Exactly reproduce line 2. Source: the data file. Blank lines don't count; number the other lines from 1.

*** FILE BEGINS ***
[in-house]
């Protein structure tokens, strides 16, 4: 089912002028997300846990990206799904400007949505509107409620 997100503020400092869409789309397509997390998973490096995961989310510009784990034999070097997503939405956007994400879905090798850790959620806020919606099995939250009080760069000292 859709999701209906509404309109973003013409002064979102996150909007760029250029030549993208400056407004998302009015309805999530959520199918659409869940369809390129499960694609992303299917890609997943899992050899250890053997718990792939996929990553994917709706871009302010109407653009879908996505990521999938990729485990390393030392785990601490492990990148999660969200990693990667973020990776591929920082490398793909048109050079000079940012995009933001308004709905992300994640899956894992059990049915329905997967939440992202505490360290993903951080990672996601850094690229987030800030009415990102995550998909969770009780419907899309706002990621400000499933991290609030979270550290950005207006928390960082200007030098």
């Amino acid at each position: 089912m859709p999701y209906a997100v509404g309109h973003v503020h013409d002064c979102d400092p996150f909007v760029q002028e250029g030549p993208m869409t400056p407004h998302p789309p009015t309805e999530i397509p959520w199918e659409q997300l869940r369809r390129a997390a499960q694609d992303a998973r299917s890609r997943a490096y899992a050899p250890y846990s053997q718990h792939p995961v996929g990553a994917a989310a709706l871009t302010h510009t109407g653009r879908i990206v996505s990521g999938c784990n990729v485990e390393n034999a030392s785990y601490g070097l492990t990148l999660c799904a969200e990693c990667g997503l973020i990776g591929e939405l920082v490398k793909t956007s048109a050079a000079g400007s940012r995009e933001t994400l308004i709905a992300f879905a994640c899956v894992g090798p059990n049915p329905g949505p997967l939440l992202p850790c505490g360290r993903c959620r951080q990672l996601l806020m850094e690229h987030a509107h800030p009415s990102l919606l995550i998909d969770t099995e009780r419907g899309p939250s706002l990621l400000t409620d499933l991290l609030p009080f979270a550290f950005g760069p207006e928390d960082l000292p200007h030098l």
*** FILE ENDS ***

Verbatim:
């Protein structure tokens, strides 16, 4: 089912002028997300846990990206799904400007949505509107409620 997100503020400092869409789309397509997390998973490096995961989310510009784990034999070097997503939405956007994400879905090798850790959620806020919606099995939250009080760069000292 859709999701209906509404309109973003013409002064979102996150909007760029250029030549993208400056407004998302009015309805999530959520199918659409869940369809390129499960694609992303299917890609997943899992050899250890053997718990792939996929990553994917709706871009302010109407653009879908996505990521999938990729485990390393030392785990601490492990990148999660969200990693990667973020990776591929920082490398793909048109050079000079940012995009933001308004709905992300994640899956894992059990049915329905997967939440992202505490360290993903951080990672996601850094690229987030800030009415990102995550998909969770009780419907899309706002990621400000499933991290609030979270550290950005207006928390960082200007030098």